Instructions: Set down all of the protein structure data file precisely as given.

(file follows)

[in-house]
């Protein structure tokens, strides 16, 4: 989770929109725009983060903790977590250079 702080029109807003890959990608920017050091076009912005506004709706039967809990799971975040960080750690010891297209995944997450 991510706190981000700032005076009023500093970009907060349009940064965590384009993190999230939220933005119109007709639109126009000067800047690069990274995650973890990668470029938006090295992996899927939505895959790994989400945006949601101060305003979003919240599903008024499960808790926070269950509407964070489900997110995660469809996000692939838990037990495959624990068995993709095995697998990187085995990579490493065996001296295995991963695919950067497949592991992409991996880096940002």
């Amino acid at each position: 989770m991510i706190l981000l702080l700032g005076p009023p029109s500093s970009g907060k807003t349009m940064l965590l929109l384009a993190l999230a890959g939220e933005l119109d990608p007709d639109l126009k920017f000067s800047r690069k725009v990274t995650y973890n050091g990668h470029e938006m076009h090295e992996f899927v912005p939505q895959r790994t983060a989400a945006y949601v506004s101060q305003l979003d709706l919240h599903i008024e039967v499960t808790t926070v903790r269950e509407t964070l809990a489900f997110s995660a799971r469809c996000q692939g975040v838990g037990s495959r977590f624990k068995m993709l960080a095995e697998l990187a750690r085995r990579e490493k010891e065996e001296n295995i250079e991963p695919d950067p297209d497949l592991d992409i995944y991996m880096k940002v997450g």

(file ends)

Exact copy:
[in-house]
């Protein structure tokens, strides 16, 4: 989770929109725009983060903790977590250079 702080029109807003890959990608920017050091076009912005506004709706039967809990799971975040960080750690010891297209995944997450 991510706190981000700032005076009023500093970009907060349009940064965590384009993190999230939220933005119109007709639109126009000067800047690069990274995650973890990668470029938006090295992996899927939505895959790994989400945006949601101060305003979003919240599903008024499960808790926070269950509407964070489900997110995660469809996000692939838990037990495959624990068995993709095995697998990187085995990579490493065996001296295995991963695919950067497949592991992409991996880096940002």
């Amino acid at each position: 989770m991510i706190l981000l702080l700032g005076p009023p029109s500093s970009g907060k807003t349009m940064l965590l929109l384009a993190l999230a890959g939220e933005l119109d990608p007709d639109l126009k920017f000067s800047r690069k725009v990274t995650y973890n050091g990668h470029e938006m076009h090295e992996f899927v912005p939505q895959r790994t983060a989400a945006y949601v506004s101060q305003l979003d709706l919240h599903i008024e039967v499960t808790t926070v903790r269950e509407t964070l809990a489900f997110s995660a799971r469809c996000q692939g975040v838990g037990s495959r977590f624990k068995m993709l960080a095995e697998l990187a750690r085995r990579e490493k010891e065996e001296n295995i250079e991963p695919d950067p297209d497949l592991d992409i995944y991996m880096k940002v997450g």